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Attorney General’s office files notice to move Bailey lawsuit to federal court

Rep. Darren Bailey (right) with his attorney Tom Devore (left).

LOUISVILLE, Ill. — The Assistant Chief Deputy Attorney General has filed documents to move Rep. Darren Bailey's lawsuit against Gov. J.B. Pritzker to federal court. This comes a day before both parties are set to return to the court in Clay County.

The Attorney General's office says they will continue to defend Pritzker's rights to protect the health and safety of Illinoisans.

“The law gives a defendant the right to remove a case to federal court when a plaintiff files a complaint in state court alleging a violation of rights that are enshrined the U.S. Constitution, and we have done so in several other cases challenging the governor’s executive orders," stated spokeswoman Annie Thompson. "Because Mr. Bailey’s amended complaint alleges violations of his federal constitutional rights, we removed his case to the U.S. District Court for the Southern District of Illinois.”

According to the notice filed Thursday, the case would move to the U.S. District Court for the Southern District of Illinois. It's still unknown when the case would start in federal court. Under Illinois law, "when a petition for removal has been filed in Federal district court...the State court loses jurisdiction to proceed further until the case is remanded."

Violating "liberty interest"

This move could delay a ruling Judge Mike McHaney hopes to make Friday afternoon. McHaney says the Bill of Rights "is being shredded" by the governor's stay-at-home order.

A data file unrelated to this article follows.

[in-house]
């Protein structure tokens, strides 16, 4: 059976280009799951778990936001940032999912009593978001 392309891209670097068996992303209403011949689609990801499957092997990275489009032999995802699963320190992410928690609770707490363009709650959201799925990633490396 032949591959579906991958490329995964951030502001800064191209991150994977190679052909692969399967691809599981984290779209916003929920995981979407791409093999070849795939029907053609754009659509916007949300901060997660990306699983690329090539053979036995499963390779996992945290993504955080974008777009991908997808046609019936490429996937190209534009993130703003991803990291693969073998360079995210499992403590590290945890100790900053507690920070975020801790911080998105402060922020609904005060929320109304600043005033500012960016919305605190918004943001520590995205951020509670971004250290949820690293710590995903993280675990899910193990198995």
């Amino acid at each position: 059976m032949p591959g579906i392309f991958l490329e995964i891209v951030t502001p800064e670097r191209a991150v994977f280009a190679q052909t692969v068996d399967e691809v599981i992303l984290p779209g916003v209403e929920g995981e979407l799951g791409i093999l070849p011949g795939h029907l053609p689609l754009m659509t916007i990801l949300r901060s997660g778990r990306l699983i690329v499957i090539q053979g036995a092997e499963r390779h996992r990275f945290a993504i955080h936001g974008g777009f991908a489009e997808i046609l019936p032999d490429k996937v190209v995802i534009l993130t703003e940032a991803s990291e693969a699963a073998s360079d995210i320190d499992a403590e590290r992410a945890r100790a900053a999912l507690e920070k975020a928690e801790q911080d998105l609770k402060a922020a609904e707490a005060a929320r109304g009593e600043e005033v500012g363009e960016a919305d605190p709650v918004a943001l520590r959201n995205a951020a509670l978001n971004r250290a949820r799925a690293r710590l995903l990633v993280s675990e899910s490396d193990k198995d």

According to the notice of removal, Bailey "seeks to redress an alleged violation of his 'liberty interest.'

The Attorney General's office explains Bailey's liberty is secured by the United States Constitution. Bailey has constantly noted Pritzker's stay-at-home order deprived him of rights as an American and forced him to quarantine. Next, the notice says the Republican seeks to redress violation of "right to free exercise of religion." The document also addresses Bailey's allegation that his rights to freedom of travel have been violated.

Bailey's attorney, Tom DeVore, says Pritzker's notice for removal "could perhaps be the most disreputable invocation of federal jurisdiction ever seen in modern times." DeVore says his client's complaint only raises questions of the governor's authority under Illinois statues.

"We trust the federal court will remand this matter back to the Circuit Court of this State where it belongs. Given the prior actions of the Governor and the Attorney General in the State Court, including a request for supervisory review and a specious motion to transfer venue, it is abundantly clear the Governor is intent upon forum shopping," DeVore stated.

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Mike Miletich

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